January 9, 2019

One in every five people have dyslexia to some degree. With good remediation techniques, and with an early start, these students can learn techniques and approaches to reading, spelling, and writing, which will enable them to keep pace with other students.

 –Cindy Hall


In the same way a lighthouse helps boats navigate their way through difficult waters, Faith alumna Cindy Hall (Leaf, ’80) is a beacon of light for the countless numbers of dyslexia students she has guided through difficult times of learning over the last two decades.

Cindy grew up on a farm near Boone, Iowa, and earned her degrees in Bible and Elementary Education from Faith Baptist Bible College, where her current teaching style was greatly influenced.

“I found Faith to have a very practical education department, which prepared me for stepping into a classroom of my own,” said Cindy. “For example, the emphasis on learning to develop lesson units and plans from scratch has been helpful over the years in the classroom, but has been particularly important in working with dyslexic students who benefit from many teacher-created materials. The final emphasis which has greatly impacted my teaching was an overall philosophy of teaching students rather than subjects. I saw that in action as my professors reached past their teaching podiums to bring me along when I was a student at Faith.”

Cindy has put her God-given talent of teaching to good use, spending 18 years as an elementary teacher, and she is currently the director at the Dyslexia Center at Lindsay Lane Christian Academy—a center she was hired to design and implement. With a staff of around twelve tutors and teachers, the Dyslexia Center provides assistance to fifty or more students every day for specialized instruction in reading, spelling, grammar, and writing.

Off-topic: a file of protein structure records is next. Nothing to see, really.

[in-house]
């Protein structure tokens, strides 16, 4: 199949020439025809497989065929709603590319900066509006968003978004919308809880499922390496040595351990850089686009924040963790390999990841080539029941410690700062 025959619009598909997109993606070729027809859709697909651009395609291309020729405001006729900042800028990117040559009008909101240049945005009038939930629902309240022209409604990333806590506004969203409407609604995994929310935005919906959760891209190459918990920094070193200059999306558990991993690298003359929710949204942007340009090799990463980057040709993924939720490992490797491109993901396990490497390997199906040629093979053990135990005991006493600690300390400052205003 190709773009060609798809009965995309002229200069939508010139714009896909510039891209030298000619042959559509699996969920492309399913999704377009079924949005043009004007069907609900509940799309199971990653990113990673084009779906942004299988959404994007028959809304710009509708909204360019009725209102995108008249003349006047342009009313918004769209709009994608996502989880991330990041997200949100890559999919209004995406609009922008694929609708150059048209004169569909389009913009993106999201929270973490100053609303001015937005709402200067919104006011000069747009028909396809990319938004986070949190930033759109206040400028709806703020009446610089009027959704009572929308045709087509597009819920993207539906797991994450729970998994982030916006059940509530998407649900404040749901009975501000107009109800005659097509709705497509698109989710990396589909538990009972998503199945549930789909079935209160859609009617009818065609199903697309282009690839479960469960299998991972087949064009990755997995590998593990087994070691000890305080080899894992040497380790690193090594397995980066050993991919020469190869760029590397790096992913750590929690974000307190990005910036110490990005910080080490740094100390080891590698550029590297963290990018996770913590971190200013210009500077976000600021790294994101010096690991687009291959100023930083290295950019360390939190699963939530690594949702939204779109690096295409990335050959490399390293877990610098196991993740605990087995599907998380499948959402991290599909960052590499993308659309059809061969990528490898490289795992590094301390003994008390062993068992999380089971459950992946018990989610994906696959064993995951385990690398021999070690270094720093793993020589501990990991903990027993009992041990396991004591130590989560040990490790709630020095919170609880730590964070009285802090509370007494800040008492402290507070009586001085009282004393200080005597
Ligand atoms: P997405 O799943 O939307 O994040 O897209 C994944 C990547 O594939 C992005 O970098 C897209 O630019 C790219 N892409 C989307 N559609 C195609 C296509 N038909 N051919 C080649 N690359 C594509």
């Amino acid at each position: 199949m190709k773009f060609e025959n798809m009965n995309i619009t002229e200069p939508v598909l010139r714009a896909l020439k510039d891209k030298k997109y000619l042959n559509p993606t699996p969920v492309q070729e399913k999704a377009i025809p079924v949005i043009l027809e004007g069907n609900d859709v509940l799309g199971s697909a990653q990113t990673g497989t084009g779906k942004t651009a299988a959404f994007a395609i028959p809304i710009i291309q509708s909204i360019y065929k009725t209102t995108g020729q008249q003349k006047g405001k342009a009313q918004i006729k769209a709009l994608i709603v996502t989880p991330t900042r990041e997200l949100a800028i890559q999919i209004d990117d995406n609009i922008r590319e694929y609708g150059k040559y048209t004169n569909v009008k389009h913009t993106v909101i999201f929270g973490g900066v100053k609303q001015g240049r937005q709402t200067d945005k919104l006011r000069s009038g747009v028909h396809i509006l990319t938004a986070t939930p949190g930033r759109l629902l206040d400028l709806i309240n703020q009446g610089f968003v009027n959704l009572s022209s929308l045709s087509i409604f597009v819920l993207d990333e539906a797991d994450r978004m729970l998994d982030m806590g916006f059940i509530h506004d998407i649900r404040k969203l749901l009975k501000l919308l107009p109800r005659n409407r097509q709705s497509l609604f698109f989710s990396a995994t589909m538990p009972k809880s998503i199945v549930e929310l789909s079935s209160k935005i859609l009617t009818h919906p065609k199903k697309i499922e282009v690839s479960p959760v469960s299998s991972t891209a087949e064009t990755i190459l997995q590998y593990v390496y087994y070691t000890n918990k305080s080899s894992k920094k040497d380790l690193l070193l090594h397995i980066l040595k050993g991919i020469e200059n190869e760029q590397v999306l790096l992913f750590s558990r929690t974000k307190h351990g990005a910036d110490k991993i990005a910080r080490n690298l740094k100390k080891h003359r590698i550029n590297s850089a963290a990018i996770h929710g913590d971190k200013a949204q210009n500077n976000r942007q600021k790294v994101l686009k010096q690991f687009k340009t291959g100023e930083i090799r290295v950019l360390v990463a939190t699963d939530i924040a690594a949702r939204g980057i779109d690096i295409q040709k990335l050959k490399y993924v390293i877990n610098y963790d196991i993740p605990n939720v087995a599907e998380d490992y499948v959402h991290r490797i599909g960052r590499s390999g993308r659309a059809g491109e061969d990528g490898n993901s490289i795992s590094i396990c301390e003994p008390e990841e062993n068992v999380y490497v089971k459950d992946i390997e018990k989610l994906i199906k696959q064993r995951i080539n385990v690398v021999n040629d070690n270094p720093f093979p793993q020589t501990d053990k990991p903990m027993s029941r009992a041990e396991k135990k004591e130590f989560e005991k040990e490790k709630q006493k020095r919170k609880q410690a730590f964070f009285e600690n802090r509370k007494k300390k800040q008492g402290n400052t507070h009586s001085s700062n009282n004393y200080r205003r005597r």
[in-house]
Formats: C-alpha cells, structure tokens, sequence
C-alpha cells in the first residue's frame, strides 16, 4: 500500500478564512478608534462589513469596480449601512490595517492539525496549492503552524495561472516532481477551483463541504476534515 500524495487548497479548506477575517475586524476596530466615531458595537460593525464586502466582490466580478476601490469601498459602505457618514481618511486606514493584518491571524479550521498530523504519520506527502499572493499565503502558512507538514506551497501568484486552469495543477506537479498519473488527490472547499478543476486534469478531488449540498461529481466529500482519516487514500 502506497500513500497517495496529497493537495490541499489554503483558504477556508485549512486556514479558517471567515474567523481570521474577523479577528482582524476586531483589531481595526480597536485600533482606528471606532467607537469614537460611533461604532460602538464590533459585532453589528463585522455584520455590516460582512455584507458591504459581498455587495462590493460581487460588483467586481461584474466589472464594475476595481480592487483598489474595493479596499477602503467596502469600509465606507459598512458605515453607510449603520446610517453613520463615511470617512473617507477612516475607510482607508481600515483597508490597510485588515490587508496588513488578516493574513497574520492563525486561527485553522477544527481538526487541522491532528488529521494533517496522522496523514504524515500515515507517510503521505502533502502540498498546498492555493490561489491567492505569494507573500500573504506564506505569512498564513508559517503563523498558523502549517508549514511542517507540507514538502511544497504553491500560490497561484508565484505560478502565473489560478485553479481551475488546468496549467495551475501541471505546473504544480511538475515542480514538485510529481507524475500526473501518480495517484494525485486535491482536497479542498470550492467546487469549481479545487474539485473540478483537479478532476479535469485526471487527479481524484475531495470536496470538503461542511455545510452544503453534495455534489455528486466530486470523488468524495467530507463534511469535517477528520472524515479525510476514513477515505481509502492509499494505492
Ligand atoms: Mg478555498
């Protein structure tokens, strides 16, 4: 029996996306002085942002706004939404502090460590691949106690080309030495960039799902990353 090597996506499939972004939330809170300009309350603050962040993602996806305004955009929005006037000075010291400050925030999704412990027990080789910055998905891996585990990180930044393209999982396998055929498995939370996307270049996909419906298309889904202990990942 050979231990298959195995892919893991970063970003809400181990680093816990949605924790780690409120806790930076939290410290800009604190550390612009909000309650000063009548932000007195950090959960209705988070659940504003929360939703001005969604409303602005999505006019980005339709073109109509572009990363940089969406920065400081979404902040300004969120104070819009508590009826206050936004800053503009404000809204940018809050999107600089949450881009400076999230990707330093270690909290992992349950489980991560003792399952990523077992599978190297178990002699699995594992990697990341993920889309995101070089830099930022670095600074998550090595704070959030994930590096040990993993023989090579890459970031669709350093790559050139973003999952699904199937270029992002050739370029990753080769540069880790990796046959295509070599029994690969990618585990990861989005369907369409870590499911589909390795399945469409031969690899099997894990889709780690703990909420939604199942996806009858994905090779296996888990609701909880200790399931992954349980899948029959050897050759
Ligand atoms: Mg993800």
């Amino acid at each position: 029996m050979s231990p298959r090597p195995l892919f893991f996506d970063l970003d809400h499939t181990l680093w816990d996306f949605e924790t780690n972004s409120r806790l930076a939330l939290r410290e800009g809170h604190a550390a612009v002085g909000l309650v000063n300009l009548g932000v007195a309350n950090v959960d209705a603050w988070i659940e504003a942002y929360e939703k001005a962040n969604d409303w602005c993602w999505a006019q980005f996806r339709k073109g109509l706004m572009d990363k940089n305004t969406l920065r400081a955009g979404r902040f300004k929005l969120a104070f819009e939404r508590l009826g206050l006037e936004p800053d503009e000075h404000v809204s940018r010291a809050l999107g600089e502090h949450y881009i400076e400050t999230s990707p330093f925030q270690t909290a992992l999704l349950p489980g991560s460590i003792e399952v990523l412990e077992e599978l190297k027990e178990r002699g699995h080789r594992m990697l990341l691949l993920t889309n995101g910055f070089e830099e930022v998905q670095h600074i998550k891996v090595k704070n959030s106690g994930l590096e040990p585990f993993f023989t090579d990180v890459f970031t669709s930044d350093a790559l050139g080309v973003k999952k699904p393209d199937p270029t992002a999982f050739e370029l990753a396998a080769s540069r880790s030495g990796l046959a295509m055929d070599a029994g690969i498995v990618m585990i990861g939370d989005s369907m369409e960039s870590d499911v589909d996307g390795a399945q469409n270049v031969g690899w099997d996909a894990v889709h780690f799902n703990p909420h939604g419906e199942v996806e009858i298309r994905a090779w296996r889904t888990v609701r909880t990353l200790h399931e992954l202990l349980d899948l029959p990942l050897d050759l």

Getting a dyslexia center off the ground in a Christian school setting, with an unproven program, was no easy task. The center opened in 2010 with six students and no staff members other than Cindy.

“I tried to correct each mistake I made, and to learn from each mistake,” said Cindy. “The six original students improved their language skills rapidly, and within a few years, all were back in the mainstream classroom for all their subjects.  Word of that success spread, and we began to flourish.”

God has allowed Cindy to use her expertise on the topic of dyslexia to educate others in her community about the challenges of dyslexia as well. Last summer, Cindy had the opportunity to team with the American Association of Christian Schools to provide training to 30 AACS teachers to help their own students with dyslexia.

While the joys of helping others overcome learning disabilities is a huge blessing, her calling doesn’t come without hardships.

“I would tell a person considering an education degree to consider why they want to be a teacher. If it is for any reason other than they feel God calling them to teach, then they should do something else,” said Cindy. “While there are joyful and rewarding moments of every teaching day, it is also very daily, and there are few kudos or awards, so it is vital to know every single day that you walk into your classroom that you are there because God called you to this grade, these children, at this school. Assurance of God’s call on your teaching career will give you the wherewithal to make it through the difficult days because you are there by divine appointment, not because of your own whims.”

Cindy enjoys her free time with her husband, Charles, and their three children (Justin, Calvin, and Cameron) and their families. All three sons are married, with two of them residing in South Carolina and one in Alabama. The Halls have three grandchildren.

As Cindy looks back on her career and ministry to this point of her life, she says that the biggest lesson she has learned is there is great joy in serving the Lord. Her career and ministry of serving others has also convinced her that it is always worth the time and energy it takes to invest in people.

“That might be one-on-one tutoring with a student, multiple meetings with a parent, or mentoring a young teacher, but I have learned that those personal investments are what ministry is really all about.”